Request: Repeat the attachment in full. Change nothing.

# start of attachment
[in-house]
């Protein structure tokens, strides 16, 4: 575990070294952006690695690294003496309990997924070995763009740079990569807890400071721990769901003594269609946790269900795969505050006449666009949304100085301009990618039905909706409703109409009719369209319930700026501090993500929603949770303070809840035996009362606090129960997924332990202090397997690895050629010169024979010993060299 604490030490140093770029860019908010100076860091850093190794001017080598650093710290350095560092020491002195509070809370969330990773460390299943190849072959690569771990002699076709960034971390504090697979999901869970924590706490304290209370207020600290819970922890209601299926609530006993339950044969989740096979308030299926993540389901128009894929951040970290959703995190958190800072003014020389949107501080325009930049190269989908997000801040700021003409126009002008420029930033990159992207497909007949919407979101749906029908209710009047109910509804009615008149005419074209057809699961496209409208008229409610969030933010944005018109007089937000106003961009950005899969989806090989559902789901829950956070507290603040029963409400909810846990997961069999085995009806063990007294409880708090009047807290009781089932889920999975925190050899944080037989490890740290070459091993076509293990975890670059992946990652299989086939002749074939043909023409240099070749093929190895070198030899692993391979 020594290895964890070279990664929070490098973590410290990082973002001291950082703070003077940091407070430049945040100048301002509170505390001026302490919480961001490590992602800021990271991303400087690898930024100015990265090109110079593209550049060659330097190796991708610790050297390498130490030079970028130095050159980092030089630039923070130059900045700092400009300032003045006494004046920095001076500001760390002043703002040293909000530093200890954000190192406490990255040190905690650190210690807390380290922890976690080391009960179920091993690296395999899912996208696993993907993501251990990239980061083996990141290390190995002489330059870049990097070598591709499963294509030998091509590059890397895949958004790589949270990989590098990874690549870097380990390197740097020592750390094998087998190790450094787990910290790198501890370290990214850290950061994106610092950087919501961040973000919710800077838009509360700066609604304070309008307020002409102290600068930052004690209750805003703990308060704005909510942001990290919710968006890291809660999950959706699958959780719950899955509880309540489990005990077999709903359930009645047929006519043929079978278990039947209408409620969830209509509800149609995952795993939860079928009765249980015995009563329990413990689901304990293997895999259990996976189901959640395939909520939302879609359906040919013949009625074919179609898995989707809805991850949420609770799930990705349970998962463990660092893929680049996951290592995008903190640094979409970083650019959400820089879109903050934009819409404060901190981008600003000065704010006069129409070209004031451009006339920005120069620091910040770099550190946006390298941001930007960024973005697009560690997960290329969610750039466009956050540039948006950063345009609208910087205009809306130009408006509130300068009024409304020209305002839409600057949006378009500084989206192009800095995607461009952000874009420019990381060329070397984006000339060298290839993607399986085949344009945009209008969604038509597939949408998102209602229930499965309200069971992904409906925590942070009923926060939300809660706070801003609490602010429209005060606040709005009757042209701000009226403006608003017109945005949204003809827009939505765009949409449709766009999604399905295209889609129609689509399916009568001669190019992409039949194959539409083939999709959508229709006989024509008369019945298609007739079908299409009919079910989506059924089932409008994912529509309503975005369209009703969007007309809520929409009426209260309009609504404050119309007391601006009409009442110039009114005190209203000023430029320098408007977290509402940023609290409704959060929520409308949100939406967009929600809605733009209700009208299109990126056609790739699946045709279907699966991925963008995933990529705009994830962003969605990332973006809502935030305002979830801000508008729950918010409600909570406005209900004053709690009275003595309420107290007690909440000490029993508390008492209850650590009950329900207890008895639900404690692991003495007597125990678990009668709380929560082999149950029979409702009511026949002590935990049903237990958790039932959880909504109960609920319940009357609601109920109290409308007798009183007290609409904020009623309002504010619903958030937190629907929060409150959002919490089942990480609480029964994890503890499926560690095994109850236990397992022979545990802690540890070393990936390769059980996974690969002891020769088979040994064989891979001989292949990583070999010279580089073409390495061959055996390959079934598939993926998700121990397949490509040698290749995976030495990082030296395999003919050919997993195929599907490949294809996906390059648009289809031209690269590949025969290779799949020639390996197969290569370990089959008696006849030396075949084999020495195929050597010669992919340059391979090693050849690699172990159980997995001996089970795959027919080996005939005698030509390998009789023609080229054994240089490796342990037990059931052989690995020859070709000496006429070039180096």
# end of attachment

[in-house]
């Protein structure tokens, strides 16, 4: 575990070294952006690695690294003496309990997924070995763009740079990569807890400071721990769901003594269609946790269900795969505050006449666009949304100085301009990618039905909706409703109409009719369209319930700026501090993500929603949770303070809840035996009362606090129960997924332990202090397997690895050629010169024979010993060299 604490030490140093770029860019908010100076860091850093190794001017080598650093710290350095560092020491002195509070809370969330990773460390299943190849072959690569771990002699076709960034971390504090697979999901869970924590706490304290209370207020600290819970922890209601299926609530006993339950044969989740096979308030299926993540389901128009894929951040970290959703995190958190800072003014020389949107501080325009930049190269989908997000801040700021003409126009002008420029930033990159992207497909007949919407979101749906029908209710009047109910509804009615008149005419074209057809699961496209409208008229409610969030933010944005018109007089937000106003961009950005899969989806090989559902789901829950956070507290603040029963409400909810846990997961069999085995009806063990007294409880708090009047807290009781089932889920999975925190050899944080037989490890740290070459091993076509293990975890670059992946990652299989086939002749074939043909023409240099070749093929190895070198030899692993391979 020594290895964890070279990664929070490098973590410290990082973002001291950082703070003077940091407070430049945040100048301002509170505390001026302490919480961001490590992602800021990271991303400087690898930024100015990265090109110079593209550049060659330097190796991708610790050297390498130490030079970028130095050159980092030089630039923070130059900045700092400009300032003045006494004046920095001076500001760390002043703002040293909000530093200890954000190192406490990255040190905690650190210690807390380290922890976690080391009960179920091993690296395999899912996208696993993907993501251990990239980061083996990141290390190995002489330059870049990097070598591709499963294509030998091509590059890397895949958004790589949270990989590098990874690549870097380990390197740097020592750390094998087998190790450094787990910290790198501890370290990214850290950061994106610092950087919501961040973000919710800077838009509360700066609604304070309008307020002409102290600068930052004690209750805003703990308060704005909510942001990290919710968006890291809660999950959706699958959780719950899955509880309540489990005990077999709903359930009645047929006519043929079978278990039947209408409620969830209509509800149609995952795993939860079928009765249980015995009563329990413990689901304990293997895999259990996976189901959640395939909520939302879609359906040919013949009625074919179609898995989707809805991850949420609770799930990705349970998962463990660092893929680049996951290592995008903190640094979409970083650019959400820089879109903050934009819409404060901190981008600003000065704010006069129409070209004031451009006339920005120069620091910040770099550190946006390298941001930007960024973005697009560690997960290329969610750039466009956050540039948006950063345009609208910087205009809306130009408006509130300068009024409304020209305002839409600057949006378009500084989206192009800095995607461009952000874009420019990381060329070397984006000339060298290839993607399986085949344009945009209008969604038509597939949408998102209602229930499965309200069971992904409906925590942070009923926060939300809660706070801003609490602010429209005060606040709005009757042209701000009226403006608003017109945005949204003809827009939505765009949409449709766009999604399905295209889609129609689509399916009568001669190019992409039949194959539409083939999709959508229709006989024509008369019945298609007739079908299409009919079910989506059924089932409008994912529509309503975005369209009703969007007309809520929409009426209260309009609504404050119309007391601006009409009442110039009114005190209203000023430029320098408007977290509402940023609290409704959060929520409308949100939406967009929600809605733009209700009208299109990126056609790739699946045709279907699966991925963008995933990529705009994830962003969605990332973006809502935030305002979830801000508008729950918010409600909570406005209900004053709690009275003595309420107290007690909440000490029993508390008492209850650590009950329900207890008895639900404690692991003495007597125990678990009668709380929560082999149950029979409702009511026949002590935990049903237990958790039932959880909504109960609920319940009357609601109920109290409308007798009183007290609409904020009623309002504010619903958030937190629907929060409150959002919490089942990480609480029964994890503890499926560690095994109850236990397992022979545990802690540890070393990936390769059980996974690969002891020769088979040994064989891979001989292949990583070999010279580089073409390495061959055996390959079934598939993926998700121990397949490509040698290749995976030495990082030296395999003919050919997993195929599907490949294809996906390059648009289809031209690269590949025969290779799949020639390996197969290569370990089959008696006849030396075949084999020495195929050597010669992919340059391979090693050849690699172990159980997995001996089970795959027919080996005939005698030509390998009789023609080229054994240089490796342990037990059931052989690995020859070709000496006429070039180096």